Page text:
I'm sure they're many more ideas for using mini white boards that I haven't mentioned. Please share some of your ideas in the comment section. 😊


Sunday, January 29, 2017

BDA Reading Questions

 With our second set of conferences right around the corner, I'm anticipating many questions on how parents can help to prepare their child for the upcoming state reading test.  Rather than giving the parents a stack of practice test selections, I've created Before, During and After Reading Questions to use with authentic reading.  I designed questions that require the depth of thinking needed according to the common core standards.  I've included both reading literature and reading information text questions.  These questions are available for free at my TPT Store. In addition to passing them out to parents at conferences, here are some other ways they can be used.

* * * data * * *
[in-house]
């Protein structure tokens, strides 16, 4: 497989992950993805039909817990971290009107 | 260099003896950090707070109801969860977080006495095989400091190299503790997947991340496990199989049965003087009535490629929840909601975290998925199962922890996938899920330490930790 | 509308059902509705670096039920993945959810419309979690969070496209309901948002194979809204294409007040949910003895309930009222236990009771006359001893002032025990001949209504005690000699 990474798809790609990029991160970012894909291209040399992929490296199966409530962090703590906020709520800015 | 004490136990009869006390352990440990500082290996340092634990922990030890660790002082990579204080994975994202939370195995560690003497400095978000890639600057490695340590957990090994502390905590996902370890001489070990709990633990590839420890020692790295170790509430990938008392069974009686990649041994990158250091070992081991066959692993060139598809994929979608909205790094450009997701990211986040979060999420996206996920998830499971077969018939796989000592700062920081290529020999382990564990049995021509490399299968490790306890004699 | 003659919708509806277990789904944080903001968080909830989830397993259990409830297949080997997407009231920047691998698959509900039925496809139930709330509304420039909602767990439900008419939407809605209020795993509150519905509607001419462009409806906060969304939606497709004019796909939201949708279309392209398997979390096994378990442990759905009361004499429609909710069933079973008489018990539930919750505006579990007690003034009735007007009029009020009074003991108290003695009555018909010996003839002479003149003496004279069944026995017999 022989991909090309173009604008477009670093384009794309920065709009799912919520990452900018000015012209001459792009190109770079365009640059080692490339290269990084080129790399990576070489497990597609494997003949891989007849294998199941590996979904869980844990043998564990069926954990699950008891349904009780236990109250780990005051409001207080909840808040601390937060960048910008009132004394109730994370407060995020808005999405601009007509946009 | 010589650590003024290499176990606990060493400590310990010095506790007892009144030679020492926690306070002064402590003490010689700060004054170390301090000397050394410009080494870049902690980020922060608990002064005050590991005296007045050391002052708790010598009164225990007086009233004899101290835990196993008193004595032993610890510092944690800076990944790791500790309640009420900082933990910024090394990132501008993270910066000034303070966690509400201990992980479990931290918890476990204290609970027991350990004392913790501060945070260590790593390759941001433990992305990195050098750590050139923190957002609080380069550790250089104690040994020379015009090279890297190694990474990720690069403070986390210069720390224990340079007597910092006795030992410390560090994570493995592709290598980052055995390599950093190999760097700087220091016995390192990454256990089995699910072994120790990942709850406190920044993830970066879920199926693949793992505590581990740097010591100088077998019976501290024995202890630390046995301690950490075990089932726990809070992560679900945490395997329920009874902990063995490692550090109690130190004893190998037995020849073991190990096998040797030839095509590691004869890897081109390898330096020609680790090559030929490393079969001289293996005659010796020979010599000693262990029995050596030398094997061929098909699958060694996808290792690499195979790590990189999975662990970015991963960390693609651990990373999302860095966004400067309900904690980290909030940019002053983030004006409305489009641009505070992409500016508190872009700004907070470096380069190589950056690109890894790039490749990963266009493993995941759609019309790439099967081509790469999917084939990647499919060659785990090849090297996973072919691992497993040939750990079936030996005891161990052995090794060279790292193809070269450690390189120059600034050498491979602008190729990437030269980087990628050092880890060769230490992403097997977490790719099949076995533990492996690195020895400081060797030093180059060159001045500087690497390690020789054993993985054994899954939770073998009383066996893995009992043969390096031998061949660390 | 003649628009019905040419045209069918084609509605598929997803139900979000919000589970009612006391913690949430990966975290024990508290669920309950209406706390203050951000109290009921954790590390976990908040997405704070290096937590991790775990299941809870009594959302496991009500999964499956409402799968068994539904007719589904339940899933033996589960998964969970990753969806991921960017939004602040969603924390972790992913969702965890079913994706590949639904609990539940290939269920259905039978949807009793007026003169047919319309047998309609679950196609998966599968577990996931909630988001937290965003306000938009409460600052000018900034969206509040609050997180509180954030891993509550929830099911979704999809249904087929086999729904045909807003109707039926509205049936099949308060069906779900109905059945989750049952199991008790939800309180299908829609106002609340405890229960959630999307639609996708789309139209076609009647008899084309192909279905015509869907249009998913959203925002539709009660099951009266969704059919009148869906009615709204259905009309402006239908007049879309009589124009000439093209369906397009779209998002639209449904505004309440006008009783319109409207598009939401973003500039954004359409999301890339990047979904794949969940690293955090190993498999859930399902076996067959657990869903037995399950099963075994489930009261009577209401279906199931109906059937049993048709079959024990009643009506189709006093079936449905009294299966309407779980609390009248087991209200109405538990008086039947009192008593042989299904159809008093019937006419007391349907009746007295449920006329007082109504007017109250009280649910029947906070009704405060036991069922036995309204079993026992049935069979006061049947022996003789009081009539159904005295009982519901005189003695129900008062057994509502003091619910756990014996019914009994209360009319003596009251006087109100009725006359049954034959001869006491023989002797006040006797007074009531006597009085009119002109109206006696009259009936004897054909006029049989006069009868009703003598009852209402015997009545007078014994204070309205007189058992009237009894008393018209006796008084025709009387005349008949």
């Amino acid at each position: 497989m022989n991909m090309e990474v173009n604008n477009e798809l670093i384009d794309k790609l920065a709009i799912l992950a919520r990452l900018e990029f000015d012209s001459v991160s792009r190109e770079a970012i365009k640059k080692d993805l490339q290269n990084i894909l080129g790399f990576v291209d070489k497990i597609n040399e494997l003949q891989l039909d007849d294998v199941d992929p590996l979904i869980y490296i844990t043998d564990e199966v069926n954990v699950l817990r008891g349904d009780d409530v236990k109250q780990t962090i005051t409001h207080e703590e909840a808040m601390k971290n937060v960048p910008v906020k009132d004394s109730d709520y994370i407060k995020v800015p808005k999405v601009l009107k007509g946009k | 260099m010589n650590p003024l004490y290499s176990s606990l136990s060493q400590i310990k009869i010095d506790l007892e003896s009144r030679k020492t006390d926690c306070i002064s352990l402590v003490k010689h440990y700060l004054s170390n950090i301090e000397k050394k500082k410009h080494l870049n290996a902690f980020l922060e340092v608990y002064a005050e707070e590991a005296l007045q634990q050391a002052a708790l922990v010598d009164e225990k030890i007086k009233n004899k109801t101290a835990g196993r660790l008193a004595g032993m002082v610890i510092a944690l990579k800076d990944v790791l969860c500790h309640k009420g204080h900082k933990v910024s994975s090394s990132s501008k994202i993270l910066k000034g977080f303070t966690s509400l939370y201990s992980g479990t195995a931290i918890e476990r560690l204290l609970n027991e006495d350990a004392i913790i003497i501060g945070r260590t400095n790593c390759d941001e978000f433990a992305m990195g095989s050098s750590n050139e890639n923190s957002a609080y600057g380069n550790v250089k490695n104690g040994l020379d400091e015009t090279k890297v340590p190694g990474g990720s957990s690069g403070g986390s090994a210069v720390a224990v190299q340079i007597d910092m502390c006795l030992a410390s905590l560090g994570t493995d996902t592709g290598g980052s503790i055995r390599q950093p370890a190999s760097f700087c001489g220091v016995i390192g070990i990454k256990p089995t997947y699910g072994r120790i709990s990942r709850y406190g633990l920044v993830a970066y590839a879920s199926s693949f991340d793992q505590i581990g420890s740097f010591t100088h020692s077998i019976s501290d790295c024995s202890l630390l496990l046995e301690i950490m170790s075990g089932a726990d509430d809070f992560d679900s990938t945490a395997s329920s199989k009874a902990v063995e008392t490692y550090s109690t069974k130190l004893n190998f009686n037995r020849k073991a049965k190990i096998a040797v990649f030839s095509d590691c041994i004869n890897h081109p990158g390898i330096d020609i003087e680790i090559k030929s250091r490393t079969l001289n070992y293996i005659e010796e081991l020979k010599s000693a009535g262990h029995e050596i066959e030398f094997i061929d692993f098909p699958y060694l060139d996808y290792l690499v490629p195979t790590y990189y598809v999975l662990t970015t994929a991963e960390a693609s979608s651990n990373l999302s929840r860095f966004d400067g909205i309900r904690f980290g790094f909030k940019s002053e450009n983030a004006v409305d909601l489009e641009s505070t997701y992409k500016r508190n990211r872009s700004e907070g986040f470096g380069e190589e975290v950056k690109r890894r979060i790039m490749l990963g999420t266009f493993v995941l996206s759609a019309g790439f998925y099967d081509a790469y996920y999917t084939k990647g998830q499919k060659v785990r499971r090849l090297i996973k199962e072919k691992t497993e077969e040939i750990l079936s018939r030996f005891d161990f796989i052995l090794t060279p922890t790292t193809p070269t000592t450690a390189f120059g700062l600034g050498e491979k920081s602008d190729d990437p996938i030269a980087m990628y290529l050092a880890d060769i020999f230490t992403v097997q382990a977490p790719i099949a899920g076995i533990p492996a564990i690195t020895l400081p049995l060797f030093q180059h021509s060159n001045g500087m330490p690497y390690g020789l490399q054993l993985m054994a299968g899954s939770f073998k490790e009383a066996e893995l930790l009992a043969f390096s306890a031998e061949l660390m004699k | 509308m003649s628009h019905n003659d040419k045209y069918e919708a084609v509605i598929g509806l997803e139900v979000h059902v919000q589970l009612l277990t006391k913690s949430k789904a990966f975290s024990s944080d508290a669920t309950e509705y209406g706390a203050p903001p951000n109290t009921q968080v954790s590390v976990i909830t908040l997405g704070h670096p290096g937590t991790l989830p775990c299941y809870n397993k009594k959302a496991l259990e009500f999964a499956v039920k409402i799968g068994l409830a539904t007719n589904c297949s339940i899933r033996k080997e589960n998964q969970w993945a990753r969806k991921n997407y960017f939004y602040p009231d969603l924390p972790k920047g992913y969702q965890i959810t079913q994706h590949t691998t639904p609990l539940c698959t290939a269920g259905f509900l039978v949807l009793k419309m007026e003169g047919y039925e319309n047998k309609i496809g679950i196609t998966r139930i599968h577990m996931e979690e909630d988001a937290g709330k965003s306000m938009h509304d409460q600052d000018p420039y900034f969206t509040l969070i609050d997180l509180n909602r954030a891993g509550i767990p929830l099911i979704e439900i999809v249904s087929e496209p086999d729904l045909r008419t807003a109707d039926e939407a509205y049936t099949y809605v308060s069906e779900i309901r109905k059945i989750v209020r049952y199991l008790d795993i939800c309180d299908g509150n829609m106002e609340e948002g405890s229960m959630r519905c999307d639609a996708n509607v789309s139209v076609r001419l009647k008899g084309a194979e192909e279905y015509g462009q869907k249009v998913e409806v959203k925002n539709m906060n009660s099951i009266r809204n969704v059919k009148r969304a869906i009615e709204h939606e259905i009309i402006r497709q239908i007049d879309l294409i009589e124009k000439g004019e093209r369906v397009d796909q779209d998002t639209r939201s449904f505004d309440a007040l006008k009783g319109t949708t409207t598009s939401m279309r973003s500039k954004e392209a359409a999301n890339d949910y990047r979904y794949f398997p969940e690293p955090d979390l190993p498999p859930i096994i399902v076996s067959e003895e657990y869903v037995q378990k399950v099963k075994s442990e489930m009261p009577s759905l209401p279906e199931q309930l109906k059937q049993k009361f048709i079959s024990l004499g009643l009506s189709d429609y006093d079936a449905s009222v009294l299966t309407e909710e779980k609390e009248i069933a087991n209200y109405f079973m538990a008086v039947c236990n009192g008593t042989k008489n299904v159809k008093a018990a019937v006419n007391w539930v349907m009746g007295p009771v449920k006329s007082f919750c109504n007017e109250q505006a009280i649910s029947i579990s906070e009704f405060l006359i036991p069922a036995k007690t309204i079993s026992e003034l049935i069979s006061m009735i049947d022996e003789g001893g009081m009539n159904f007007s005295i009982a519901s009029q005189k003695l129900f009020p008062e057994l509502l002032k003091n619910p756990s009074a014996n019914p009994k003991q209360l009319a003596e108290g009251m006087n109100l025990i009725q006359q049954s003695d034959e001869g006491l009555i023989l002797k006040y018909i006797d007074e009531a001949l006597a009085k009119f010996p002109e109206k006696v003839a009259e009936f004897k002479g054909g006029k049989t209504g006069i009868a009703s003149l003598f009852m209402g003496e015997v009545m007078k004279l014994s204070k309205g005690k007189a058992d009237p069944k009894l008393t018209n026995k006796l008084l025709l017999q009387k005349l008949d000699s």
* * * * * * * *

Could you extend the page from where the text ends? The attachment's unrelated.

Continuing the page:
• Buddy Reading-the kiddos can take during asking each other the BDA questions as they read.
  • Guided Reading Groups
  • Information Text questions can be used with Science or Social Studies Texts
  • Book Club Discussions


     Click on the picture to download. Enjoy!











Saturday, December 10, 2016

Let's Talk Christmas Countdown

   Fifteen days and counting. Well..eleven days until Christmas Break.  Channeling the excitement of the season into productive learning can be a challenge this time of the year to say the least.  There are days I want to throw my hands in the air and yell "I give up!", put on some Christmas music, make crafts, and dance around. Then, there's that little nagging voice in my head telling me that I need to get them ready for a test. I can't veer far from my pacing guide or they won't be ready.  Uggh! The "T" word dampens my spirits like no other.
   So, my solution? Compromise. Stick to the pacing guide and dig deep into the creative recesses of my brain.  After doing this, I came up with my Let's Talk Trees Persuasive Writing Unit.

Here is my checklist for creating the unit:


  • Needs to be engaging and Christmas related...✔
  • High Interest...✔
  • Common Core aligned...✔
  • Follows pacing map..Close Read Information Text✔ Point of View✔Opinion Writing✔
  • Fun for the kids✔